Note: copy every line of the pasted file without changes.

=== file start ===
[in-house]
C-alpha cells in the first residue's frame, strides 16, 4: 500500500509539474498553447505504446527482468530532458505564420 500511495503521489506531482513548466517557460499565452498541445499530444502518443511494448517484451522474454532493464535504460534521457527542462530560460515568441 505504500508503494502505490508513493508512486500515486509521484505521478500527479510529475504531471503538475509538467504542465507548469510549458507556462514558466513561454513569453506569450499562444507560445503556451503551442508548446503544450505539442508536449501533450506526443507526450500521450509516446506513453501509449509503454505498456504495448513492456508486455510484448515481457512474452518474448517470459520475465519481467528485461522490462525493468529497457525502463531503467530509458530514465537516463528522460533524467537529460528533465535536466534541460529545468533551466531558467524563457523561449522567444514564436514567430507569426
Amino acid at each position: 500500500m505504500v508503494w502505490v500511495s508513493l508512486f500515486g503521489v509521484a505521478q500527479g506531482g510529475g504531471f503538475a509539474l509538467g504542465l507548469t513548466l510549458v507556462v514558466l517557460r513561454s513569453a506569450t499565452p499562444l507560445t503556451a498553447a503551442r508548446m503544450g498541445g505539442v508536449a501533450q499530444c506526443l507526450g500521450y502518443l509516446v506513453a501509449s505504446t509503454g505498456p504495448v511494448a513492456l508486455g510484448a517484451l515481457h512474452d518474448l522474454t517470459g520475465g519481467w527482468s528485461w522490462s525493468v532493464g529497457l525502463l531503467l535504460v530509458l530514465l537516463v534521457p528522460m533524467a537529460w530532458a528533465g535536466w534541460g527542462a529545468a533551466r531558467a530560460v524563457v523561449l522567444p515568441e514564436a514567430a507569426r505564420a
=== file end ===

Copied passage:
[in-house]
C-alpha cells in the first residue's frame, strides 16, 4: 500500500509539474498553447505504446527482468530532458505564420 500511495503521489506531482513548466517557460499565452498541445499530444502518443511494448517484451522474454532493464535504460534521457527542462530560460515568441 505504500508503494502505490508513493508512486500515486509521484505521478500527479510529475504531471503538475509538467504542465507548469510549458507556462514558466513561454513569453506569450499562444507560445503556451503551442508548446503544450505539442508536449501533450506526443507526450500521450509516446506513453501509449509503454505498456504495448513492456508486455510484448515481457512474452518474448517470459520475465519481467528485461522490462525493468529497457525502463531503467530509458530514465537516463528522460533524467537529460528533465535536466534541460529545468533551466531558467524563457523561449522567444514564436514567430507569426
Amino acid at each position: 500500500m505504500v508503494w502505490v500511495s508513493l508512486f500515486g503521489v509521484a505521478q500527479g506531482g510529475g504531471f503538475a509539474l509538467g504542465l507548469t513548466l510549458v507556462v514558466l517557460r513561454s513569453a506569450t499565452p499562444l507560445t503556451a498553447a503551442r508548446m503544450g498541445g505539442v508536449a501533450q499530444c506526443l507526450g500521450y502518443l509516446v506513453a501509449s505504446t509503454g505498456p504495448v511494448a513492456l508486455g510484448a517484451l515481457h512474452d518474448l522474454t517470459g520475465g519481467w527482468s528485461w522490462s525493468v532493464g529497457l525502463l531503467l535504460v530509458l530514465l537516463v534521457p528522460m533524467a537529460w530532458a528533465g535536466w534541460g527542462a529545468a533551466r531558467a530560460v524563457v523561449l522567444p515568441e514564436a514567430a507569426r505564420a